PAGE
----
Book knowledge – Relying on bookish knowledge is outdated. Unless you try to pick up a skill through an application-based learning, you are bound to let it slip from your mind. Muscle memory exists for a reason.
Future skills – You are literally picking up skills that are meant for the future. The next few decades are going to be built on technology and it is vital that you at least have some amount of skills that can fit into this world.
Fun – You can’t get bored in a robotics program. When you’re building stuff that nobody has ever seen, it’s just enjoyable. You aren’t sitting and staring at a blackboard or a textbook. Your mind is being used to create instead.
Creative thinking – These programs allow for lateral thinking. You aren’t just moving in a direction that is told to you, and this allows for the development of a creative mind. Even if you want to become a successful businessman, you need to be creative in business. You don’t need to be a painter to be creative.
Experimentation – There is no other place that you’re encouraged to experiment and make mistakes. Even if you go to art class, the teachers are generally strict about lines, colours and tones. This allows you to be freer in your exploration.
Simplifies a complex technology – For most people robotics and tech seems way too complicated for their ‘level’. But if you are exposed to it at a younger age, you don’t grow up thinking of it as a complex subject. It’s more relatable and not a mystical field anymore.
Achieving something – When you see your idea and hard work coming into existence, it shows you how to achieve something practically. You might have hopes and dreams, but do you know how to achieve them?
And if not for the fun of it, maybe do it for the schools. Doing wearable technology courses which create actual wearable medical devices, will set you apart instantly. Ask any ivy league mentor and they will tell you the same. This can be a major boost for your profile.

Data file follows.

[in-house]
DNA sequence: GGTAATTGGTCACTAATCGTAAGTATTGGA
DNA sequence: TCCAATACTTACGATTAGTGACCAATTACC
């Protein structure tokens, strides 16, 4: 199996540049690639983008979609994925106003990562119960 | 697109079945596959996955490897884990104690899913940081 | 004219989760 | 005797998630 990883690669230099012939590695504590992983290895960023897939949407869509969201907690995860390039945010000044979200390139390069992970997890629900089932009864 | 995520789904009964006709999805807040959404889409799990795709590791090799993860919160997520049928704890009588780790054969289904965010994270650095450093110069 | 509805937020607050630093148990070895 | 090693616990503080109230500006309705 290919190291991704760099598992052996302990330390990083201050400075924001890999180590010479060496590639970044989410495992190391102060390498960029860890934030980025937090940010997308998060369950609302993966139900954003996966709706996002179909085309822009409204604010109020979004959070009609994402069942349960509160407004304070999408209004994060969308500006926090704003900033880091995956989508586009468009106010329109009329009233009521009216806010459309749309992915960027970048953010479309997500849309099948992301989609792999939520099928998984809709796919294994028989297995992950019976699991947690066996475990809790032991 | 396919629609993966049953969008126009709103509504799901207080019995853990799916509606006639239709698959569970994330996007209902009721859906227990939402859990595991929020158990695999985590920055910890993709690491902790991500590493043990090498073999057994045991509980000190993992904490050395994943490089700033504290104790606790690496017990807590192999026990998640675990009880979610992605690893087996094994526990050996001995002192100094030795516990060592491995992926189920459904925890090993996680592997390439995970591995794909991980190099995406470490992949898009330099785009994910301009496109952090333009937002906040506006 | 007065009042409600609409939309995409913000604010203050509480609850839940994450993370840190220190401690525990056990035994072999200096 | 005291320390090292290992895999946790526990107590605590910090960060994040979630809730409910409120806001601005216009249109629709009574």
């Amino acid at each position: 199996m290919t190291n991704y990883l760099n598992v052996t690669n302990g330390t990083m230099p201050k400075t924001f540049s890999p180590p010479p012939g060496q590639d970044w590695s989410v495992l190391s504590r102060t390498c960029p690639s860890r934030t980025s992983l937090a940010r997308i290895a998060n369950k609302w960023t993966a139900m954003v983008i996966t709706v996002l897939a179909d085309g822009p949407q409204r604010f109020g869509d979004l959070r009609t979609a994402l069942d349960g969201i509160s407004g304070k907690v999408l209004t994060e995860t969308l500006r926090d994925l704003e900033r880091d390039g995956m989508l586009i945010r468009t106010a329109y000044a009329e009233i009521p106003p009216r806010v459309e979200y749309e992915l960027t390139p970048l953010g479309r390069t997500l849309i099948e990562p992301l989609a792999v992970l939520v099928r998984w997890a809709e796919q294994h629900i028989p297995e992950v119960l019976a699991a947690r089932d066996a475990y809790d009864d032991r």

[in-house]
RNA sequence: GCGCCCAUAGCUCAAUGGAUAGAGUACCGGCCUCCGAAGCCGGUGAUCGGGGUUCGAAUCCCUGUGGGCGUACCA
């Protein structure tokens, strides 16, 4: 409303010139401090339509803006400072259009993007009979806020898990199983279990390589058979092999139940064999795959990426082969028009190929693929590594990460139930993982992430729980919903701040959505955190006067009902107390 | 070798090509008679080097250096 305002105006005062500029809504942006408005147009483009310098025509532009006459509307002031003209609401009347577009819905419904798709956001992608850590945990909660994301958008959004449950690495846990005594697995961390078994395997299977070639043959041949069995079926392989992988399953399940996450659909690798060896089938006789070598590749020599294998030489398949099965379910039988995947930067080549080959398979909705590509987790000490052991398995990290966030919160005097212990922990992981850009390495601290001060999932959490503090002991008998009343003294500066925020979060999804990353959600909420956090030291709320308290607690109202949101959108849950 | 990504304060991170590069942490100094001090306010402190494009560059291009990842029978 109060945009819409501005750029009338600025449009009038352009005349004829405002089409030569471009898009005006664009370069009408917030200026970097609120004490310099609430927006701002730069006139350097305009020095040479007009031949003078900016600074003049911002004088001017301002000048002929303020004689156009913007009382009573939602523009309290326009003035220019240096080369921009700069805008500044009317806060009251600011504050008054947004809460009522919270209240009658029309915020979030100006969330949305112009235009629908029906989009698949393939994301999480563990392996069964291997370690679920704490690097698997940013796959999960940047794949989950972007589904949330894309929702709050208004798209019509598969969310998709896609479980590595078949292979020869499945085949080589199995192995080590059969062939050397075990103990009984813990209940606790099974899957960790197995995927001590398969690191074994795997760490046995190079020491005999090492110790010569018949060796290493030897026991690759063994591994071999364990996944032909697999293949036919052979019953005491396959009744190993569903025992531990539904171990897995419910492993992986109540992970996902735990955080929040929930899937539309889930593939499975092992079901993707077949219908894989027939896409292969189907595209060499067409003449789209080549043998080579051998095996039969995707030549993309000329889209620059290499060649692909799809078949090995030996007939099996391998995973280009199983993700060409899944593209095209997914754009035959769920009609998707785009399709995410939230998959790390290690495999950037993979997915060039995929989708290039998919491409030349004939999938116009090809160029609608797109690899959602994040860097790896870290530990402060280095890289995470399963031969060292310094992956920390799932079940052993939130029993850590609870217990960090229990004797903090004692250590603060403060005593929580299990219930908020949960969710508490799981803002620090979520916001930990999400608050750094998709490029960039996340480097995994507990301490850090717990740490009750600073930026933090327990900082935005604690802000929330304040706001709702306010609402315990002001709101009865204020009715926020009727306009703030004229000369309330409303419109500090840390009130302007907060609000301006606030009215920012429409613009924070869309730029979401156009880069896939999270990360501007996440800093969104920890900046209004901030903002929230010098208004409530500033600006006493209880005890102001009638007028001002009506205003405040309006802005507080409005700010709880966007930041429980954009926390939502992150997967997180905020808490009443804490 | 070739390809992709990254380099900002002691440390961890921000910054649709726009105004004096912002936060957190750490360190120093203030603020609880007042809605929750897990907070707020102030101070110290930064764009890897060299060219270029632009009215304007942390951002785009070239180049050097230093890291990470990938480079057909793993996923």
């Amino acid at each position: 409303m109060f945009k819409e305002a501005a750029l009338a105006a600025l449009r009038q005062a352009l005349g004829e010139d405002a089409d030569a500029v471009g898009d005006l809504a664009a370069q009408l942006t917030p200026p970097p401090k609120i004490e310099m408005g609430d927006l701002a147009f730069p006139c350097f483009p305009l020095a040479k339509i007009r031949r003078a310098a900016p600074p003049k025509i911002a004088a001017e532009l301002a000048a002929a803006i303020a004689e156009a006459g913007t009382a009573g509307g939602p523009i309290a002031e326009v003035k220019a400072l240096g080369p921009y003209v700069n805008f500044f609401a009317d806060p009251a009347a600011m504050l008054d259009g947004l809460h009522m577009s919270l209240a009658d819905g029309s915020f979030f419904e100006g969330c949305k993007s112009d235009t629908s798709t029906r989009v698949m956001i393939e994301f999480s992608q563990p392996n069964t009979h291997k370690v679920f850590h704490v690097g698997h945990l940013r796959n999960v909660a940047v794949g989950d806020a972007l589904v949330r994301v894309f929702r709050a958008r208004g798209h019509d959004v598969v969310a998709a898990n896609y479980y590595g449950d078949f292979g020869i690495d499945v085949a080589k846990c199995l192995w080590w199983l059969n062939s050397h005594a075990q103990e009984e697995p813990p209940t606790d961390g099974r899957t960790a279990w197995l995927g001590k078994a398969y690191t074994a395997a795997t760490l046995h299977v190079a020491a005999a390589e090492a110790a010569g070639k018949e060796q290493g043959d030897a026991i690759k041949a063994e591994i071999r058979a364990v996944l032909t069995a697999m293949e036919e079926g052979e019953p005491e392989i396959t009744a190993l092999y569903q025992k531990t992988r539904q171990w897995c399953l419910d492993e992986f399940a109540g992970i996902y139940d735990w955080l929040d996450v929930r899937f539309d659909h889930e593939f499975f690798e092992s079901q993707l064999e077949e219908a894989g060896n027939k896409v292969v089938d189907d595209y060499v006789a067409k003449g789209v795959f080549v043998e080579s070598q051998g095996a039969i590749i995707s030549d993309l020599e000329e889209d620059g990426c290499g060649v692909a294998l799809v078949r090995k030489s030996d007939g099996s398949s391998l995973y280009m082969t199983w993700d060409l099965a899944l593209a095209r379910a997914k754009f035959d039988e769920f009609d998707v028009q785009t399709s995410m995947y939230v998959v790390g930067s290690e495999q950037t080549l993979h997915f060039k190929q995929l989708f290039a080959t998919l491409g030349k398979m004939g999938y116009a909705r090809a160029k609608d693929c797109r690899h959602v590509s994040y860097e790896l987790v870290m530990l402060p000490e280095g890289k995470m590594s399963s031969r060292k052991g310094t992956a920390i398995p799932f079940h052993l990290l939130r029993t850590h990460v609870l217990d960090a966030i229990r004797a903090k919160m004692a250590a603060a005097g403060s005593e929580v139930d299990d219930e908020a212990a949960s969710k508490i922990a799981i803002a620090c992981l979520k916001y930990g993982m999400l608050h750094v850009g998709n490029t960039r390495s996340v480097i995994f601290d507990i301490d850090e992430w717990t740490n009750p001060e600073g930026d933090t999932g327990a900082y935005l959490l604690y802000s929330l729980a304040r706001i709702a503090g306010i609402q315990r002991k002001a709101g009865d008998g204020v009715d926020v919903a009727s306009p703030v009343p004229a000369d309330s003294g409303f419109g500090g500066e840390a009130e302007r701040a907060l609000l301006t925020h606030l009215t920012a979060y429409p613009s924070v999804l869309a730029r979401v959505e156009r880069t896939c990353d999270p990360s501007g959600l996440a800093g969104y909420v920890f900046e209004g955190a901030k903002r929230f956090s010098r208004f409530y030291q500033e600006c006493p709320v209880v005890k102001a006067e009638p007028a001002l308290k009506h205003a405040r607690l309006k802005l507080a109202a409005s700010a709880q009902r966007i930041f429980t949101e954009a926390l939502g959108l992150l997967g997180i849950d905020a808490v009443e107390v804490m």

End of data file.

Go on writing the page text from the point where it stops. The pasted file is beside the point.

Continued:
The students who come out of Nuvu work with clients, industry professionals, artists, museums, performers, and galleries. They bring their critical and lateral thinking to the colleges that they enter. Some of the courses that students have explored are:
Bachelor of Science Arts, Technology and the Business of Innovation at USC Jimmy Iovine and Andre Young Academy
Master of Arts in Design Engineering as a Dual degree at Brown University and Rhode Island School of Design
Bachelor of Computer Science and Arts (BCSA) at Carnegie Mellon University
Integrative Design, Arts and Technology Network (IDeATe) at Carnegie Mellon University
Design and Technology BFA program at Parsons School of Design
Civil and Environmental Engineering at MIT
Industrial Design (ID), BFA at Rhode Island School of Design
What Is The Process Of Learning In Such Workshops?
Why can’t we turn schools into a playground? That is the concept behind any robotics workshop, and one you might want to consider exploring. We live in an attention deficit economy and there is always something vying for our attention. A fun robotics workshop for school students can change the level of focus one brings to the table. Fact is that when you’re printing your own tool with a 3D printer, you’re not going to pull out your phone to scroll on Instagram.